“How did such a sudden shift in ideology take place? From Marxism to Sri Aurobindo!”

“There was nothing sudden about it. The only ideology I nurtured was that of a seeker. I wished to find a panacea for human suffering. At a tender age Marxism appeared to be that. But as I grew up, I realised that the cause of suffering did not rest on the surface of life, but somewhere deeper. A new phase of my quest began which ultimately brought me to the vision of Sri Aurobindo—his exposition of man’s evolutionary destiny,” he answered.

“Sri Aurobindo’s vision that man will evolve into a new consciousness is a futuristic idea. What about the present?”

“You must try to eradicate the present external causes of human misery in whatever way you can! Sri Aurobindo’s is not an alternative to any theory, political, social or spiritual. He does not dispute the partial truth in every theory. But as I learn from his works, as long as the human consciousness had not gone through a radical change, a dark element lurking beneath it, working through the incorrigible human ego, would corrupt every wonderful ideal. He brings a new faith in humanity, its future.

Working in his light, one finds a touch of fulfilment to every doctrine; Sri Aurobindo contradicts none, and does not replace any.”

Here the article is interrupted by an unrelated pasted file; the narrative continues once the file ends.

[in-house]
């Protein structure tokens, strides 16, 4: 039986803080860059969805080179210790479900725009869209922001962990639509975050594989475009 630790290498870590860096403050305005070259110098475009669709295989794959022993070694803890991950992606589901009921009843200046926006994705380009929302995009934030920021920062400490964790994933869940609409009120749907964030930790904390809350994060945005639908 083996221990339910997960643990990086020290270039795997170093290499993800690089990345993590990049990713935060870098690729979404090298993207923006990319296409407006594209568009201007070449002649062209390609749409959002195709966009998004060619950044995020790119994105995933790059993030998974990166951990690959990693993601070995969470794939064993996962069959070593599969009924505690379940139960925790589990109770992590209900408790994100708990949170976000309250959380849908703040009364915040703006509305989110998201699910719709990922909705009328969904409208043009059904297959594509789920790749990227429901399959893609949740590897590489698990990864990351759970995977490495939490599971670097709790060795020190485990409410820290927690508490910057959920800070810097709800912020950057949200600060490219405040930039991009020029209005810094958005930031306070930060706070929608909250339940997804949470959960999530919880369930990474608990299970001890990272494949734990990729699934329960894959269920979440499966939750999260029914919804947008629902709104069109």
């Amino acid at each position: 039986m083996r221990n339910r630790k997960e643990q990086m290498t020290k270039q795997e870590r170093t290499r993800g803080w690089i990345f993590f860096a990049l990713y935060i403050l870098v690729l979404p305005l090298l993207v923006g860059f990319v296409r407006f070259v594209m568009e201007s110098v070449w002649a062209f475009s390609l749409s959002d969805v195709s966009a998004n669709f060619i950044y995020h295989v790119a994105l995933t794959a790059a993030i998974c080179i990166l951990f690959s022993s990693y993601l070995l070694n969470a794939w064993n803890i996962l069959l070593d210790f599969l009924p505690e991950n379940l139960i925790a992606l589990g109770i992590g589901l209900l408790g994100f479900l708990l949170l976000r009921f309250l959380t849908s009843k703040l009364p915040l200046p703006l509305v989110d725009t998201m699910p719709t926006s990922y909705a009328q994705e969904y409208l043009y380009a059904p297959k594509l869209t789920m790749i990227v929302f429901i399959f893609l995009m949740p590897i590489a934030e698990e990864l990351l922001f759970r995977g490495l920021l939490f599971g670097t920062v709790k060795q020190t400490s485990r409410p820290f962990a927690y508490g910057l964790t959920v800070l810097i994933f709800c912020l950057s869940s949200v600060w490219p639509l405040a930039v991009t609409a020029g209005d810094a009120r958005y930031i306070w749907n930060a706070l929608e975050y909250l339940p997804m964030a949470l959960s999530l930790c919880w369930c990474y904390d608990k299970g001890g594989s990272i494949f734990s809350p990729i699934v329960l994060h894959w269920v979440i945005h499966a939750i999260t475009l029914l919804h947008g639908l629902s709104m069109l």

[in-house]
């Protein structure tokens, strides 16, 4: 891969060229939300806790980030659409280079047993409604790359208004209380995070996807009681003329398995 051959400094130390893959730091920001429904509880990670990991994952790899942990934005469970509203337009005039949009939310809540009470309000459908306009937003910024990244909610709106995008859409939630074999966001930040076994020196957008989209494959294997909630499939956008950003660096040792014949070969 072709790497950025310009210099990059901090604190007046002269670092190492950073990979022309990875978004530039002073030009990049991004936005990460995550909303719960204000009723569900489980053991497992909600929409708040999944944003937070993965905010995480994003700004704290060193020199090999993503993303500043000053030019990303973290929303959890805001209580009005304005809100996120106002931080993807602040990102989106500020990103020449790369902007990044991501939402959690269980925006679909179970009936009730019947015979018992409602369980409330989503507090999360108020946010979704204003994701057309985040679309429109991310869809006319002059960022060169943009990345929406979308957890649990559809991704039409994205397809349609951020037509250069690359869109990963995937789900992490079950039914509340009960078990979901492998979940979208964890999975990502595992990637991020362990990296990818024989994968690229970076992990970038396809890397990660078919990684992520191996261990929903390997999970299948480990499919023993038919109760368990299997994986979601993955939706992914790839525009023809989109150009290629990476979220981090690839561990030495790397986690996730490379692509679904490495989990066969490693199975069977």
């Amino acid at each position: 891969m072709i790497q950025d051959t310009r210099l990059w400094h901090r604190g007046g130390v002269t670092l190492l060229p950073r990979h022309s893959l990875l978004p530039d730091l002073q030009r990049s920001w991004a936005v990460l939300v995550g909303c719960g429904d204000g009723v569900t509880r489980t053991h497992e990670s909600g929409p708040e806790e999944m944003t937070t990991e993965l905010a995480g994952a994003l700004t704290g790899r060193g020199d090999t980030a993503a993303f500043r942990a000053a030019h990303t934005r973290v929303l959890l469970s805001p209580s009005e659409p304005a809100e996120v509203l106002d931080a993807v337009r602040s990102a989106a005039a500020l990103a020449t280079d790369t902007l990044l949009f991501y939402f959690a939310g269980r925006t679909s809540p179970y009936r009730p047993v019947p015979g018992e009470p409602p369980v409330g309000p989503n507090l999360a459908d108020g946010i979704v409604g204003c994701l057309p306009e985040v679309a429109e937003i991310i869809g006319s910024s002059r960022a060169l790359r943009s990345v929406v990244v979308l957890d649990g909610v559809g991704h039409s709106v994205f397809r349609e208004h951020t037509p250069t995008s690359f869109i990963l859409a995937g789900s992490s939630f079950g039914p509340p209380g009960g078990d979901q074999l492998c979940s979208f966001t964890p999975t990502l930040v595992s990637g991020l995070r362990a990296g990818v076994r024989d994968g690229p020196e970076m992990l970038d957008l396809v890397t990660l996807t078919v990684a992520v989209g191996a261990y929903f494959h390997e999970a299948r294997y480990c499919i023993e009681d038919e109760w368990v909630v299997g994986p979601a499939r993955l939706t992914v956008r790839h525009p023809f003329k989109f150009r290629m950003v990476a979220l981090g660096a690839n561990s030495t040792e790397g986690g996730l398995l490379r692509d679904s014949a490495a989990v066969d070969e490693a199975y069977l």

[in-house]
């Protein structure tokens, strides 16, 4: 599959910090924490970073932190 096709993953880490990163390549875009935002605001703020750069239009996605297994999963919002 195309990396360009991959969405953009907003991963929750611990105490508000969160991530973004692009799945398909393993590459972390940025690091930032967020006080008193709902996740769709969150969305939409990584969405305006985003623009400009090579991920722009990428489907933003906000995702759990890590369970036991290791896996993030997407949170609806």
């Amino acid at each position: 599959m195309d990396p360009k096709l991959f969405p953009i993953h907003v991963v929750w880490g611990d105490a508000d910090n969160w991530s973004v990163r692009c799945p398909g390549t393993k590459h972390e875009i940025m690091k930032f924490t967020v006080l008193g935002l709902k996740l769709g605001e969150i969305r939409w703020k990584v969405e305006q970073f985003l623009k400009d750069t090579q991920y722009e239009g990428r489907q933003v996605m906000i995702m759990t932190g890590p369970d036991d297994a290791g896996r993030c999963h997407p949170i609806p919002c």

“Coming to your literary creativity, I would like to observe that today you occupy a unique place in Odia literature. For innumerable readers, your works are a source of light and delight, of inspiration and confidence. At the same time, you have won a distinctive world audience through your English writings, as critics have stated. Don’t you think if you concentrated only on English, you would have surpassed many others in popularity?”

“Not necessarily; for I do not write with popularity in view. I write guided by my inspiration. Besides, my first commitment is to my mother-tongue.”

“By the way, parents in Odisha lament that their children are growing more and more weak in Odia because of a general fascination for English. Is it not unfortunate?”

“It is. But the parents and guardians are to blame. If they speak with their children in chaste Odia at home, let the children learn English at school. They would grow accomplished in both. The parents underestimate the child’s capacity to learn more than one language. In fact psychologists have established that a child who has adequate knowledge of two languages grow more intelligent and imaginative. It is not a question of fascination for English. It is a necessity. We wasted many years hesitating how to treat this language—as ours or as a colonial relic. There was no reason to feel

guilty about it. As I see it, we have paid the high price of two hundred years of suffering a colonial rule and in exchange got the language and made it our own.”

“On behalf of your thousands of faithful fans, I congratulate you on the occasion of your eightieth birthday. We wish you a purposeful long life.”

“I’ve already lived a long life, not always purposefully though. Let’s leave the matter to Providence. Thanks, nevertheless.”

By Samir Ranjan Das